The strangest thing is that I was not looking for a new religion. I used to laugh at people that went to church and sometimes said that there was no God. Although deep down, I knew there was. I decided to go to the library a couple of days later and check out the Qur'an. I began to read it and study it. I learned about Prophet Muhammad (Peace be upon him) and the true story of Jesus son of Mary (Peace be upon him). The Qur'an stressed the fact that God was one and had no partners or a son. This was most interesting to me since I never understood the concept of the trinity. The Qur'an describes the birth of Prophet Jesus (P.B.U.H) and his mission. There is also a Surah, or Chapter, called Mary and tells her story as well.
As a child I always went to church, my mother was a Seventh Day Adventist and took my sister and me every Saturday. I never was really religious and stopped going to church when I was about 14 or 15.The rest of my family is Catholic. I always wondered why we were Seventh day Adventist, but the rest of my family was Catholic. When we would go visit my family back in Mexico, we went to a Catholic Church for weddings and Quencenira's, a sweet 15 celebration.
Muhammad (peace be upon him) is the last Messenger of God sent to all mankind. The Qur'an tells the story's of all the Prophets such as Adam, Abraham, Noah, Isaac, David, Moses, Jesus (Peace be upon them all) told in a clear and understandable manner. I did months of research on Islam. I bought a Holy Qur'an at a bookstore and studied about World History and Islam's contributions to Medicine and Science.
After months of study and research I could not deny the truth anymore, I had put it off too long, but was still living the life I was before and knew that if I became Muslim I had to give all that up. One day while reading the Quran, I began to cry and fell to my knees and thanked Allah for guiding me to the truth. I found out that there was a mosque by my house, and so I went one Friday to see how Muslims prayed and conducted their service. I saw that people from all races and colors attended the mosque. I saw that they took off their shoes when entering and sat on the carpeted floor. A man got up and began to call the Adthan, or call to prayer. When I heard it my eyes filled up with tears. It sounded so beautiful. It was all so strange at first but seemed so right at the same time. Islam is not just a religion but a way of life.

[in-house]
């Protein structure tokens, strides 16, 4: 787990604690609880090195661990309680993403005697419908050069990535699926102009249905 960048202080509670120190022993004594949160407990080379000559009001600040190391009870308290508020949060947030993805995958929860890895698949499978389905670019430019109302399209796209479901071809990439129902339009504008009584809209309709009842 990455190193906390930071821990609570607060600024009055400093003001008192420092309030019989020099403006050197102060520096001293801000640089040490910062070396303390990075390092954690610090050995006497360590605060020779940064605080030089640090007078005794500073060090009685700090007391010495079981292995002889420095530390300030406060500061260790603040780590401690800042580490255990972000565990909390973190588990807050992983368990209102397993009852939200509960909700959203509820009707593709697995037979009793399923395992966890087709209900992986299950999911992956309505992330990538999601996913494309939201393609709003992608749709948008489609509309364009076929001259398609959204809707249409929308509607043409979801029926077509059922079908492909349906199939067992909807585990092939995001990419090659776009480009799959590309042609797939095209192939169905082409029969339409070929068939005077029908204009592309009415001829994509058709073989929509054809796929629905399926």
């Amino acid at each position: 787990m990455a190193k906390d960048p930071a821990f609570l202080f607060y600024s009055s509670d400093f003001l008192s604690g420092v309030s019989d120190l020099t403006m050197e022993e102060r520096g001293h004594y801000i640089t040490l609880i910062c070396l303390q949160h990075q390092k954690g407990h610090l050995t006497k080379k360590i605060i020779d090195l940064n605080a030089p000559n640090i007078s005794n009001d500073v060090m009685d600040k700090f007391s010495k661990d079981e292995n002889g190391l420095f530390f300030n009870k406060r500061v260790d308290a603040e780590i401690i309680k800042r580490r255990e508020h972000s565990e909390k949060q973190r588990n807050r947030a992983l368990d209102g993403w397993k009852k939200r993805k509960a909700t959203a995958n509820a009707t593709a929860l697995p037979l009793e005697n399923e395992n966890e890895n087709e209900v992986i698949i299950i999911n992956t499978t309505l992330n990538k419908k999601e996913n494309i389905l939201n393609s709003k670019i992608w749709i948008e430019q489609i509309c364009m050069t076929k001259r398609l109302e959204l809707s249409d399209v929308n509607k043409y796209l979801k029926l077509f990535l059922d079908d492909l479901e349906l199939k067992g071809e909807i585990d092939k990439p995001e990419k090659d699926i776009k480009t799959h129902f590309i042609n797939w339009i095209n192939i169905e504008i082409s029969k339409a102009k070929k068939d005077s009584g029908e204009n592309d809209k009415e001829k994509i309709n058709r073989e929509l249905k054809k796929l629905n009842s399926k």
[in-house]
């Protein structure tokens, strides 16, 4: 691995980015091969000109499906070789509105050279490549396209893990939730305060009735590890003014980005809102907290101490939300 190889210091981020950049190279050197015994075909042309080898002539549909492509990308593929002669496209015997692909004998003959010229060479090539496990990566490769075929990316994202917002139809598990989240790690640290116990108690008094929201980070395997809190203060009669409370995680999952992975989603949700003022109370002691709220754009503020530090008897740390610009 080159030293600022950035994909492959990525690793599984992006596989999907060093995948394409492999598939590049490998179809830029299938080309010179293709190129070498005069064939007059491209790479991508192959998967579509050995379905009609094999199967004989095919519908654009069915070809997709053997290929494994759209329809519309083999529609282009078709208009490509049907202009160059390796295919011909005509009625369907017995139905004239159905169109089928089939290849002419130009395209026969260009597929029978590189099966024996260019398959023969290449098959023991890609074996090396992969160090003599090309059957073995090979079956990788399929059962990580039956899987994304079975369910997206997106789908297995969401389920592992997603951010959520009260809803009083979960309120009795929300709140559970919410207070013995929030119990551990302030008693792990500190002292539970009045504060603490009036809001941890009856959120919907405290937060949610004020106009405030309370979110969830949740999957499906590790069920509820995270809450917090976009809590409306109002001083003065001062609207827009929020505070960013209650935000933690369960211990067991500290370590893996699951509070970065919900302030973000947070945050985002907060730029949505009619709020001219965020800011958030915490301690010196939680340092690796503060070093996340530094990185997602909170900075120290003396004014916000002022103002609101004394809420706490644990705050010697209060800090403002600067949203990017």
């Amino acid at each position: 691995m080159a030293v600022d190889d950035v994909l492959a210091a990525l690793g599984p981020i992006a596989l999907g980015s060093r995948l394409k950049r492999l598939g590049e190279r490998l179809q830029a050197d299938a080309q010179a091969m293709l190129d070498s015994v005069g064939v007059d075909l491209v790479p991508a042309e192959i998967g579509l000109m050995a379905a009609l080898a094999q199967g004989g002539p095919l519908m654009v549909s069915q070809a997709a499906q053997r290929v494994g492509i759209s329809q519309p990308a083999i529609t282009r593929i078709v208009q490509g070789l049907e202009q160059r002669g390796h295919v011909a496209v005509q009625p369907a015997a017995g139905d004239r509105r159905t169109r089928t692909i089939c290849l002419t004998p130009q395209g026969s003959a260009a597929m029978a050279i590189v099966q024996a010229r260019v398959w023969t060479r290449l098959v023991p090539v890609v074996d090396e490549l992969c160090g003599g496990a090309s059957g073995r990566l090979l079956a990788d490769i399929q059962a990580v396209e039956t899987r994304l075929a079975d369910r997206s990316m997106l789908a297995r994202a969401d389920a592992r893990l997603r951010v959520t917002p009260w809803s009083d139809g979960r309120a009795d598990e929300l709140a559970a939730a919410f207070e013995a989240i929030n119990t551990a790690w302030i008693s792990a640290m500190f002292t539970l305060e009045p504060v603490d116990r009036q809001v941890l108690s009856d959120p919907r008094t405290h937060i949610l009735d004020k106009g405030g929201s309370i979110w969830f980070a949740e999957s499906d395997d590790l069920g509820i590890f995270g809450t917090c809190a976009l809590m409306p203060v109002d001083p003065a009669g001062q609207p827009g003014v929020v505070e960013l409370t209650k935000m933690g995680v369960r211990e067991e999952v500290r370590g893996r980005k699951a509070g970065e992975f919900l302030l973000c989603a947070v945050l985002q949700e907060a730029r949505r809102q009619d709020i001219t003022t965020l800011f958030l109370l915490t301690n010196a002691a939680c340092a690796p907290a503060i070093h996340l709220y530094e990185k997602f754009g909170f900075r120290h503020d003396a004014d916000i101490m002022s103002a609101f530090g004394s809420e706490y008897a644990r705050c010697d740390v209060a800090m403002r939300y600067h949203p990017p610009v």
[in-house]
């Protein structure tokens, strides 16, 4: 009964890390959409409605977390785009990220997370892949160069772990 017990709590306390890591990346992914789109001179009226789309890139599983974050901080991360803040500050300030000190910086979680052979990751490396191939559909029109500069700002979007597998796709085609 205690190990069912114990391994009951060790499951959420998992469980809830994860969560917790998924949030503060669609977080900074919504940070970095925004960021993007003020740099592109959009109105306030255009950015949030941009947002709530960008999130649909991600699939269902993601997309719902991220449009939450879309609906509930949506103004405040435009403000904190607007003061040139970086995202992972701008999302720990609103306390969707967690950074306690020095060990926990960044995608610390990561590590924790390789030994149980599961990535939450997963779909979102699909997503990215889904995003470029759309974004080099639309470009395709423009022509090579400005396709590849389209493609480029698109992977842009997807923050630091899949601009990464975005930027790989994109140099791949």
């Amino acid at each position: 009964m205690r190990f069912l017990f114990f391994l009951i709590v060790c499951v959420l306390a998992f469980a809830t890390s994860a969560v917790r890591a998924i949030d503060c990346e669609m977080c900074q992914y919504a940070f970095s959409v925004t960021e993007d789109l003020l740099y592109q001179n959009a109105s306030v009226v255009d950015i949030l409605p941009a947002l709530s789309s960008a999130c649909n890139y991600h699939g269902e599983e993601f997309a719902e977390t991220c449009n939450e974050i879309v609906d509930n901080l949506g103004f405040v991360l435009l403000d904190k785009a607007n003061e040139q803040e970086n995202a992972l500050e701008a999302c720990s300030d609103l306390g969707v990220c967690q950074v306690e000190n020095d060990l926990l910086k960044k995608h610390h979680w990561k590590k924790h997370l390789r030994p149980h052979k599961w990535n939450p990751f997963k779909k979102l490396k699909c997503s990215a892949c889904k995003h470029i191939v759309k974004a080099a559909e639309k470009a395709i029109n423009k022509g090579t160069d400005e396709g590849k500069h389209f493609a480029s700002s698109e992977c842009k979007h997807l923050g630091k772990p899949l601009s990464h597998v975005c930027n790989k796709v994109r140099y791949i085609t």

After attending the mosque for a couple of Fridays, I was ready to be a Muslim and say my Shahada, or declaration of faith. I told the Khatib, the person giving the lecture, that I wanted to be a Muslim. The following Friday in front of the community I said my Shahada first in Arabic then in English. I bear witness that there is no other God but Allah, and I bear witness that Muhammad (P.B.U.H) is His Messenger.
When I finished a brother shouted, "Takbir!" Then, all the community said, "Allah O Akbar!" (God is great!) a few times, then all the Brothers came and hugged me. I never received so many hugs in one day. I will never forget that day; it was great. I have been Muslim since 1997. I'm at peace with myself and clear in religion. Being Muslim has really changed my life for the better thanks to Almighty God. I have received my G.E.D. and work in the computer field. I had the blessing of being able to perform Hajj, or Pilgrimage, to the Holy city of Mecca. It was an experience of a lifetime. About three million people from every race and color in one place worshiping one God. Islam is amazing!
The 5th Annual Hispanic Muslim Day
Date and Time: